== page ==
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4 Small Business Take-Aways from the Wells Fargo Scandal

Once again big business has let us down.  As if banks didn’t have enough bad PR with the whole Great Recession housing crisis and “too big to fail” nonsense.  Now we have Wells Fargo – – another leader in the banking industry proving once again that corporate America can’t be trusted.

Since the Great Recession the United States has seen a resurgence of small business ownership. Consumers who are sick and tired of of people-corporations squeezing every drop of revenue from us have either left corporate America or made a choice to support more local businesses. That gives small business owners and marketers tremendous opportunity to fill in the ethics-gap left by big business. Check out these small business take-aways from the Wells Fargo scandal.bigstock_vector_burglar_3457584

Set Realistic Business and Sales goals.

Stealing and cheating is never right. No matter what. I am not saying the employees who opened all those fake accounts are innocent. But I have worked in sales and I understand the immense pressure to achieve sales goals.   If Wells Fargo truly cared about their customers (more than their shareholders), they’d have set more attainable goals so their employees didn’t have to commit fraud to keep their jobs.

Small Business Lesson: While goals are important to the growth of your business ALWAYS remember your #1 priority is delivering value to your customers.

Work With Your team – Not Against Them

Wells Fargo’s mess started with the out-of-touch big wigs at the top making decisions and setting unrealistic goals for those on the front lines, who deal with actual customers every single day. They were so focused on stock prices and making shareholders money that they lost sight of their own mission: “We want to satisfy our customers’ financial needs and help them succeed financially.” If they had worked with – and listened to – their customer service teams instead of dictating from above, they may have been able to avoid this scandal.

Small Business Lesson:  Hire good, smart people and listen to them. Don’t get so blinded by your own ideas and visions that you allow yourself to lose site of the bigger picture. A good team can help you stay grounded AND support healthy, organic growth.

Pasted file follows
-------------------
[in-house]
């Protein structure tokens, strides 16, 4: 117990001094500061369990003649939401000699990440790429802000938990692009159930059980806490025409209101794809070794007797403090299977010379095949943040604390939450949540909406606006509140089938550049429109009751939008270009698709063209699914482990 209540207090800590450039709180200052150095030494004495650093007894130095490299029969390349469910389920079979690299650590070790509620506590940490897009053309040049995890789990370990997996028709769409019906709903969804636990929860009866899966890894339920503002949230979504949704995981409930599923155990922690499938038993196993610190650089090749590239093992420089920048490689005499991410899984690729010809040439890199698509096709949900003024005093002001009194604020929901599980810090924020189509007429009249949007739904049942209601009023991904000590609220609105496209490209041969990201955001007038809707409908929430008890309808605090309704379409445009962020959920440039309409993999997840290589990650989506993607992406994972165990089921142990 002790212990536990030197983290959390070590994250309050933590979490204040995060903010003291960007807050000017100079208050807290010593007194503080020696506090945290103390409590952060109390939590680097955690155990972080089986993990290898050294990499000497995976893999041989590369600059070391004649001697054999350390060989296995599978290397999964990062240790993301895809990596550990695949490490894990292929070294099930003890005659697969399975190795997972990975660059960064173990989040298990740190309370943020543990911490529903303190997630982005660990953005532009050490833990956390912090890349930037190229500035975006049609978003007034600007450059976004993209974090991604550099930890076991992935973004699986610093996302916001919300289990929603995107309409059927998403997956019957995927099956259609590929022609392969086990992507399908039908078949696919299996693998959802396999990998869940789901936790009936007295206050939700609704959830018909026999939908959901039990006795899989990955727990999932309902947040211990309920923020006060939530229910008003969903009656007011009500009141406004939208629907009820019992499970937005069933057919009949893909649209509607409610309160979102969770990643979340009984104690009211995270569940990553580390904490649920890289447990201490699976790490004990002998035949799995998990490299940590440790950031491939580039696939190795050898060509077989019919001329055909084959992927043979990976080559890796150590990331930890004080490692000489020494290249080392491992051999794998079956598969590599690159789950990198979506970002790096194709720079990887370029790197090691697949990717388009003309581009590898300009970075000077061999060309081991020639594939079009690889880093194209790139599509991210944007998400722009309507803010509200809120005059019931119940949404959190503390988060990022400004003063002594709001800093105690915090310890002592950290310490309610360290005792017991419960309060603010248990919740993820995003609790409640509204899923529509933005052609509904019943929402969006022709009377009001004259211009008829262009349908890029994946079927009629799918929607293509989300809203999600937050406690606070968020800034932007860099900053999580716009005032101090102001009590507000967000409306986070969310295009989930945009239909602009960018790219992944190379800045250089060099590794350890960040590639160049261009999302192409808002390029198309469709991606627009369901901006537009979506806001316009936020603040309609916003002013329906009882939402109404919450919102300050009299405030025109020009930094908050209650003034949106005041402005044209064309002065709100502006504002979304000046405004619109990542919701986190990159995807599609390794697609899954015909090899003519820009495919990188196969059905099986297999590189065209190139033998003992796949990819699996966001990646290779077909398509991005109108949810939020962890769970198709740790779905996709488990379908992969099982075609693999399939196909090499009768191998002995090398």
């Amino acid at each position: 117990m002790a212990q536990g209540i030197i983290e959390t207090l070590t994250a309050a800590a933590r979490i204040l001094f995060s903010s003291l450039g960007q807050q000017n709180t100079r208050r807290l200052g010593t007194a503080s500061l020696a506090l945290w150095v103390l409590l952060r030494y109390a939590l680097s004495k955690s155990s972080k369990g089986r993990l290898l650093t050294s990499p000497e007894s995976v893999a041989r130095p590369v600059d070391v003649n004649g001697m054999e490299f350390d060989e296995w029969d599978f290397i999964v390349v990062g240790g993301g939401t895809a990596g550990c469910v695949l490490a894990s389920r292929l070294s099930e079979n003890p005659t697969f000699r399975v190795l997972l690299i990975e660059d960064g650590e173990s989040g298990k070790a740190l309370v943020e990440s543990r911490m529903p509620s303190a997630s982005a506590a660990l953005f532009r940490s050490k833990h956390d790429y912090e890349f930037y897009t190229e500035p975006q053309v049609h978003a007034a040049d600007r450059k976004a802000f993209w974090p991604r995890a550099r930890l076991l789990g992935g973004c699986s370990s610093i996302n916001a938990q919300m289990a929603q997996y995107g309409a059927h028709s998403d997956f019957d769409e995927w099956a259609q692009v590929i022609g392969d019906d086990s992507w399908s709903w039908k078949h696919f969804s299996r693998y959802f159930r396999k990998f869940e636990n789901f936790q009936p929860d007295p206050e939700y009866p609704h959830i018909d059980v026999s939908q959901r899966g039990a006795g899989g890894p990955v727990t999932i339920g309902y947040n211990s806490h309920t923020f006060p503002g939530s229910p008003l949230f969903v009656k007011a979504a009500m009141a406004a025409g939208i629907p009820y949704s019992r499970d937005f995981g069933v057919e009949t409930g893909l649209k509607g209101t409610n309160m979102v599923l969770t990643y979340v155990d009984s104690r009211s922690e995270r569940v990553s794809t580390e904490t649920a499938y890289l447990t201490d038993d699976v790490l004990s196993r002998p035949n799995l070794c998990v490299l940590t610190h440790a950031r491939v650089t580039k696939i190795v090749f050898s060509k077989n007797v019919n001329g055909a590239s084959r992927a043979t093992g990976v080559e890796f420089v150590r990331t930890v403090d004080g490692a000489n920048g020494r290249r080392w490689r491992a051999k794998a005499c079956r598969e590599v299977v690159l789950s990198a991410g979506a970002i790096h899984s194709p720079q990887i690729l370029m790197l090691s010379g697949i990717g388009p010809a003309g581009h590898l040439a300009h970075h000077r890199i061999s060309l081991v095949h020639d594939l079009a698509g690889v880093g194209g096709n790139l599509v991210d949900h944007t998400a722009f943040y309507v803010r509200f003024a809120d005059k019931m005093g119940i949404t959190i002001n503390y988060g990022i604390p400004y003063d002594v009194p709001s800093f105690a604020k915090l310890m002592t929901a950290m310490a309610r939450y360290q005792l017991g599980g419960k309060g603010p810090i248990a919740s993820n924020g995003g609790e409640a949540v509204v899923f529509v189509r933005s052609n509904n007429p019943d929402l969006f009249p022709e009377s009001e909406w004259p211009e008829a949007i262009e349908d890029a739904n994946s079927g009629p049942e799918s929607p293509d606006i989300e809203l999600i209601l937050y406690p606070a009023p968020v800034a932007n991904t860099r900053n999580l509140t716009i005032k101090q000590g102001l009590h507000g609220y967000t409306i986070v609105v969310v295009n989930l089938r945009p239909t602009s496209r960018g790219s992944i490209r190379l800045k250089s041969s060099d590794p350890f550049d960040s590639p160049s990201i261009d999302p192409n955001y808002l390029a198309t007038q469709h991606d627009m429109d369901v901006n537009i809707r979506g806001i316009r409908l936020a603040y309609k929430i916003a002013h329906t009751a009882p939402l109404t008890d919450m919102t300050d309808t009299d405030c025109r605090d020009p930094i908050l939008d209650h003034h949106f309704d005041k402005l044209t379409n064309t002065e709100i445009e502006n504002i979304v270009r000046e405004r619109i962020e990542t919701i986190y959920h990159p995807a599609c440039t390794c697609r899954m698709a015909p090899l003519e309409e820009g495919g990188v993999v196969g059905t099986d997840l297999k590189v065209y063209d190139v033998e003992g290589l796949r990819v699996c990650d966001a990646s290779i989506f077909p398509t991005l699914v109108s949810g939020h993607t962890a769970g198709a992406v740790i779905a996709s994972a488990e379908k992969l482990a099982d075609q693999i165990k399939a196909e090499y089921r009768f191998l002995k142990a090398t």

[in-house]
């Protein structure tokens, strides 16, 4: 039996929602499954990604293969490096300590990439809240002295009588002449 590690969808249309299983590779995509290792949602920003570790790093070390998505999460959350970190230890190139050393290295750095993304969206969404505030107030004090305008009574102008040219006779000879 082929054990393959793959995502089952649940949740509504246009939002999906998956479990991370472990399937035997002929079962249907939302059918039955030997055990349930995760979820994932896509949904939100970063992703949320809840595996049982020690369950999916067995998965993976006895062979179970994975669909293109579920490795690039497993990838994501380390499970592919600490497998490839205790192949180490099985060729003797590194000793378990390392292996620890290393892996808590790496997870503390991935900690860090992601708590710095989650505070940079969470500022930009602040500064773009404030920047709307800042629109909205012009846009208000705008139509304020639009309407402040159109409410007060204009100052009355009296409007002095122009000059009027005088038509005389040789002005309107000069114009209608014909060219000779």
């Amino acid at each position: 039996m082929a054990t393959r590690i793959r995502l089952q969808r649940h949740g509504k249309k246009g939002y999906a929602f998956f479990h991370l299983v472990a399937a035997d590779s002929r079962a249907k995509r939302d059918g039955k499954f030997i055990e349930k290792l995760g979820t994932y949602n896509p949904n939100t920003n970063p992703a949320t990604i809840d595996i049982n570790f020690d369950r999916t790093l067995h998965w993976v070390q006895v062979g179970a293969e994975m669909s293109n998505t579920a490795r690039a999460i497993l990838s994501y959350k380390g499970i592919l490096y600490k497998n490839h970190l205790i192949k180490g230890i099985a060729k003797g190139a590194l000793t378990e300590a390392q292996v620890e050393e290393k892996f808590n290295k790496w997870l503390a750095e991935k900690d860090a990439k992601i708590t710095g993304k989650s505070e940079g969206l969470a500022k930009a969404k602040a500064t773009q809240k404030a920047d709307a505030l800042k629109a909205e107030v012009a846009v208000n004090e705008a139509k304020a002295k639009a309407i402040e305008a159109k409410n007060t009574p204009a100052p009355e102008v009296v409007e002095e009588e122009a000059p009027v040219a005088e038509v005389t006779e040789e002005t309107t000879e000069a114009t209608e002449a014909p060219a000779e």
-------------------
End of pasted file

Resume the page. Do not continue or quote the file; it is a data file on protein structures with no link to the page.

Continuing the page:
scandall-wells-fargoYour Brand (and Your Reputation) are More Important than the Bottom Line

I don’t know too many small business owners who got into it for the money. Sure we all want to make a decent living and build a comfortable life. But most business owners I know started a business because they wanted freedom, autonomy, independence and they had something of value to offer the marketplace.  However, once you get a taste of success, it’s easy to forget that and start chasing the dollar – and that’s when things start to get slippery. When you start being in it for the money rather than the love for what you do, it becomes far too easy to let your values and ethics slide.

Small Business Lesson: Hang your mission statement on your wall and read it every single day and ask yourself, “Am I living up to that mission?”  If not, it may be time to reevaluate.

As a Business Owner it’s your Job to Take Responsibility – for Everything!

Shit rolls downhill. If your team isn’t producing enough, selling enough or delivering enough take a good hard look at yourself; you are ultimately the one responsible. And rather than pointing the finger, you should be taking a long hard look in the mirror.

Small Business Lesson:   As a business owner, it’s your job to hire the right people, create a culture that produces and delivers value to customers and manage in a way that inspires creativity and brings out the best in people.


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